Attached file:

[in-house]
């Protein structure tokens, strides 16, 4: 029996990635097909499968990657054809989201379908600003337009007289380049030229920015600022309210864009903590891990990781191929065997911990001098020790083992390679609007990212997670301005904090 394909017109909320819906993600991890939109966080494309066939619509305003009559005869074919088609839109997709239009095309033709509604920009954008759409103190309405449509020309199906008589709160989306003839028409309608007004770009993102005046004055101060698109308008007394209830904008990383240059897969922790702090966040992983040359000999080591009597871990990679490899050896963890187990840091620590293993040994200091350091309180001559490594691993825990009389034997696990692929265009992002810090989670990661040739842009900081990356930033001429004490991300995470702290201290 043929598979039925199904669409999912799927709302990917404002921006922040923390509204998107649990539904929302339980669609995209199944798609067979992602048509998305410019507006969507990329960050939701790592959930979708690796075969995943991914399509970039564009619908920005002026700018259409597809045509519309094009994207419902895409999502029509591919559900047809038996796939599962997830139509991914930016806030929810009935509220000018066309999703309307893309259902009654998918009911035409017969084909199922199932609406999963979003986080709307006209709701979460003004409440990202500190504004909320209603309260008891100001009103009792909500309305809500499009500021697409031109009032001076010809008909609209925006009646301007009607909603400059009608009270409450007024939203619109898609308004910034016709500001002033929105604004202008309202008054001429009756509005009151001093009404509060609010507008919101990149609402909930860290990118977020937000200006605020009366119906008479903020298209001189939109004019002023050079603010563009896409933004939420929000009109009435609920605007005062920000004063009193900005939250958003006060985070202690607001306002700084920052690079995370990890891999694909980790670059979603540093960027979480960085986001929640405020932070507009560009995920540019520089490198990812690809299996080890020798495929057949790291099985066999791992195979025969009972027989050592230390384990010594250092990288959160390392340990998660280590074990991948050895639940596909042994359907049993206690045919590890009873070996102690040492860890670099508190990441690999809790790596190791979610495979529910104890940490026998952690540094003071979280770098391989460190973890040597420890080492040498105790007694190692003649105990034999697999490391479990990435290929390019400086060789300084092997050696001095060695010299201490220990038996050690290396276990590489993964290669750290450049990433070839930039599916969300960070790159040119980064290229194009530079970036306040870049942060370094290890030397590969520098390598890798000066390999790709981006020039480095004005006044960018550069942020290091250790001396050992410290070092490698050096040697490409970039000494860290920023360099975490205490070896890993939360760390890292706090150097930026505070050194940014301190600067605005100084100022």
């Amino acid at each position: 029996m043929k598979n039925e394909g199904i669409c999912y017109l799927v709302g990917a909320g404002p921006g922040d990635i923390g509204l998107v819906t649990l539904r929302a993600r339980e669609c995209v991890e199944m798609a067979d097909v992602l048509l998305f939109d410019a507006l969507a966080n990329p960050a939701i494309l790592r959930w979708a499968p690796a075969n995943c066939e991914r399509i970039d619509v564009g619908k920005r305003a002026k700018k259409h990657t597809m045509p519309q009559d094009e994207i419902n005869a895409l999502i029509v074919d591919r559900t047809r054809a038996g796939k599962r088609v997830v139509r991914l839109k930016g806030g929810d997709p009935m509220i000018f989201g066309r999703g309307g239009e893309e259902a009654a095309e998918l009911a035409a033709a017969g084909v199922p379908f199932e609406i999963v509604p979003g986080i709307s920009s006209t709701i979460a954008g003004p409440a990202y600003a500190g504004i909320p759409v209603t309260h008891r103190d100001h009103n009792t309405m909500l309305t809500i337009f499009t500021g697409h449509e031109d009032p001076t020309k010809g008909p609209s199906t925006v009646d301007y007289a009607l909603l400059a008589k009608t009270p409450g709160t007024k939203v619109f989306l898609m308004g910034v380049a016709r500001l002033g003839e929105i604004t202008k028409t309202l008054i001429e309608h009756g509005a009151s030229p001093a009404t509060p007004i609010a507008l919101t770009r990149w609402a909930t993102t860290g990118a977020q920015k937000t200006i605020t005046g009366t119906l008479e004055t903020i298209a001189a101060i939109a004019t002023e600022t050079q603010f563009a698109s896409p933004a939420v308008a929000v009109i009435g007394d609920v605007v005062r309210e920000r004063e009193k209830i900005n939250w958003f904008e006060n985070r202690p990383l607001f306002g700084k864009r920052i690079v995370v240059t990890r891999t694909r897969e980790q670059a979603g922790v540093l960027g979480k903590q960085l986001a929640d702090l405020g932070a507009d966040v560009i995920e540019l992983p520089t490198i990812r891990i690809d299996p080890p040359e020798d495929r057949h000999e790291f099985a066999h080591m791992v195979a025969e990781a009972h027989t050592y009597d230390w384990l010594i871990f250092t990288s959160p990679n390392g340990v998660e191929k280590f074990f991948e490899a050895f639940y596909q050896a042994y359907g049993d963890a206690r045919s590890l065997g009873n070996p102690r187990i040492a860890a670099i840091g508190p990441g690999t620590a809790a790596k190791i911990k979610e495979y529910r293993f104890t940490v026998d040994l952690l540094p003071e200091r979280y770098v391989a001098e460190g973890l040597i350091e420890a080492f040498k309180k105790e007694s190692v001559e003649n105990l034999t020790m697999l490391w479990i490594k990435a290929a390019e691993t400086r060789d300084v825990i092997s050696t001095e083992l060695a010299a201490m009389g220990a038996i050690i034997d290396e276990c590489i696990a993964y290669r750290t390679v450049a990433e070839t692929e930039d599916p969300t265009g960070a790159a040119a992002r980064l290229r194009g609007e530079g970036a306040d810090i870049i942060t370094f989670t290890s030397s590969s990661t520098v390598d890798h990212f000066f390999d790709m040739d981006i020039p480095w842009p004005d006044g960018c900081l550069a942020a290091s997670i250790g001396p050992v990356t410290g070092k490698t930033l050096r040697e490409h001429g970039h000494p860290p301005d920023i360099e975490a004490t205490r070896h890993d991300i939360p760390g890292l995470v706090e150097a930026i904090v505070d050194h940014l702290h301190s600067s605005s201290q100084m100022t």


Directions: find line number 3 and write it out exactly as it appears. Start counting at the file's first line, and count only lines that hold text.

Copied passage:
């Amino acid at each position: 029996m043929k598979n039925e394909g199904i669409c999912y017109l799927v709302g990917a909320g404002p921006g922040d990635i923390g509204l998107v819906t649990l539904r929302a993600r339980e669609c995209v991890e199944m798609a067979d097909v992602l048509l998305f939109d410019a507006l969507a966080n990329p960050a939701i494309l790592r959930w979708a499968p690796a075969n995943c066939e991914r399509i970039d619509v564009g619908k920005r305003a002026k700018k259409h990657t597809m045509p519309q009559d094009e994207i419902n005869a895409l999502i029509v074919d591919r559900t047809r054809a038996g796939k599962r088609v997830v139509r991914l839109k930016g806030g929810d997709p009935m509220i000018f989201g066309r999703g309307g239009e893309e259902a009654a095309e998918l009911a035409a033709a017969g084909v199922p379908f199932e609406i999963v509604p979003g986080i709307s920009s006209t709701i979460a954008g003004p409440a990202y600003a500190g504004i909320p759409v209603t309260h008891r103190d100001h009103n009792t309405m909500l309305t809500i337009f499009t500021g697409h449509e031109d009032p001076t020309k010809g008909p609209s199906t925006v009646d301007y007289a009607l909603l400059a008589k009608t009270p409450g709160t007024k939203v619109f989306l898609m308004g910034v380049a016709r500001l002033g003839e929105i604004t202008k028409t309202l008054i001429e309608h009756g509005a009151s030229p001093a009404t509060p007004i609010a507008l919101t770009r990149w609402a909930t993102t860290g990118a977020q920015k937000t200006i605020t005046g009366t119906l008479e004055t903020i298209a001189a101060i939109a004019t002023e600022t050079q603010f563009a698109s896409p933004a939420v308008a929000v009109i009435g007394d609920v605007v005062r309210e920000r004063e009193k209830i900005n939250w958003f904008e006060n985070r202690p990383l607001f306002g700084k864009r920052i690079v995370v240059t990890r891999t694909r897969e980790q670059a979603g922790v540093l960027g979480k903590q960085l986001a929640d702090l405020g932070a507009d966040v560009i995920e540019l992983p520089t490198i990812r891990i690809d299996p080890p040359e020798d495929r057949h000999e790291f099985a066999h080591m791992v195979a025969e990781a009972h027989t050592y009597d230390w384990l010594i871990f250092t990288s959160p990679n390392g340990v998660e191929k280590f074990f991948e490899a050895f639940y596909q050896a042994y359907g049993d963890a206690r045919s590890l065997g009873n070996p102690r187990i040492a860890a670099i840091g508190p990441g690999t620590a809790a790596k190791i911990k979610e495979y529910r293993f104890t940490v026998d040994l952690l540094p003071e200091r979280y770098v391989a001098e460190g973890l040597i350091e420890a080492f040498k309180k105790e007694s190692v001559e003649n105990l034999t020790m697999l490391w479990i490594k990435a290929a390019e691993t400086r060789d300084v825990i092997s050696t001095e083992l060695a010299a201490m009389g220990a038996i050690i034997d290396e276990c590489i696990a993964y290669r750290t390679v450049a990433e070839t692929e930039d599916p969300t265009g960070a790159a040119a992002r980064l290229r194009g609007e530079g970036a306040d810090i870049i942060t370094f989670t290890s030397s590969s990661t520098v390598d890798h990212f000066f390999d790709m040739d981006i020039p480095w842009p004005d006044g960018c900081l550069a942020a290091s997670i250790g001396p050992v990356t410290g070092k490698t930033l050096r040697e490409h001429g970039h000494p860290p301005d920023i360099e975490a004490t205490r070896h890993d991300i939360p760390g890292l995470v706090e150097a930026i904090v505070d050194h940014l702290h301190s600067s605005s201290q100084m100022t």